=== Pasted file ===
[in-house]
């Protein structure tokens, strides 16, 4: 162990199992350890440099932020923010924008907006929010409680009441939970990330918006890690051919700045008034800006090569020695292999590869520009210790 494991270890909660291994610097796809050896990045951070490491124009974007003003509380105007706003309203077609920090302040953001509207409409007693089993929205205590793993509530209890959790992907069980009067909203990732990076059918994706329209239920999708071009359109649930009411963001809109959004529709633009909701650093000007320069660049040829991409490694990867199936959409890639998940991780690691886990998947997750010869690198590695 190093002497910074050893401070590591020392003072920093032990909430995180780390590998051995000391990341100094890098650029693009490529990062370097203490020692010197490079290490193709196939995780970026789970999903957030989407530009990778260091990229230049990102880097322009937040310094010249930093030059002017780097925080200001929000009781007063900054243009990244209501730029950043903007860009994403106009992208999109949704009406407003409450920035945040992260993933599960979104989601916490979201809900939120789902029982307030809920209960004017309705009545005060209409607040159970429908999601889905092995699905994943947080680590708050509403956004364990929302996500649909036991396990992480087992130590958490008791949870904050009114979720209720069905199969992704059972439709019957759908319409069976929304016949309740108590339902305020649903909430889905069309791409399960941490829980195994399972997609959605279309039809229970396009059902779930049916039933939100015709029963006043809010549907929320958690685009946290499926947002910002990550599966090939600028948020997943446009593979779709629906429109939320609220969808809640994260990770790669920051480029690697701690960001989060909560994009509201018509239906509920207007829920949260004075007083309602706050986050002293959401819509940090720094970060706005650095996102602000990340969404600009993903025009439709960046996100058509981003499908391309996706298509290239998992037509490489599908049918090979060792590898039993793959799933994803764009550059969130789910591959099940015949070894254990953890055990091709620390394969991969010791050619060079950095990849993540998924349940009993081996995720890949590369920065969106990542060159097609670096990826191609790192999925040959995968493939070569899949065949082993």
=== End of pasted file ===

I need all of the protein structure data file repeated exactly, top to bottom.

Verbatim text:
[in-house]
């Protein structure tokens, strides 16, 4: 162990199992350890440099932020923010924008907006929010409680009441939970990330918006890690051919700045008034800006090569020695292999590869520009210790 494991270890909660291994610097796809050896990045951070490491124009974007003003509380105007706003309203077609920090302040953001509207409409007693089993929205205590793993509530209890959790992907069980009067909203990732990076059918994706329209239920999708071009359109649930009411963001809109959004529709633009909701650093000007320069660049040829991409490694990867199936959409890639998940991780690691886990998947997750010869690198590695 190093002497910074050893401070590591020392003072920093032990909430995180780390590998051995000391990341100094890098650029693009490529990062370097203490020692010197490079290490193709196939995780970026789970999903957030989407530009990778260091990229230049990102880097322009937040310094010249930093030059002017780097925080200001929000009781007063900054243009990244209501730029950043903007860009994403106009992208999109949704009406407003409450920035945040992260993933599960979104989601916490979201809900939120789902029982307030809920209960004017309705009545005060209409607040159970429908999601889905092995699905994943947080680590708050509403956004364990929302996500649909036991396990992480087992130590958490008791949870904050009114979720209720069905199969992704059972439709019957759908319409069976929304016949309740108590339902305020649903909430889905069309791409399960941490829980195994399972997609959605279309039809229970396009059902779930049916039933939100015709029963006043809010549907929320958690685009946290499926947002910002990550599966090939600028948020997943446009593979779709629906429109939320609220969808809640994260990770790669920051480029690697701690960001989060909560994009509201018509239906509920207007829920949260004075007083309602706050986050002293959401819509940090720094970060706005650095996102602000990340969404600009993903025009439709960046996100058509981003499908391309996706298509290239998992037509490489599908049918090979060792590898039993793959799933994803764009550059969130789910591959099940015949070894254990953890055990091709620390394969991969010791050619060079950095990849993540998924349940009993081996995720890949590369920065969106990542060159097609670096990826191609790192999925040959995968493939070569899949065949082993």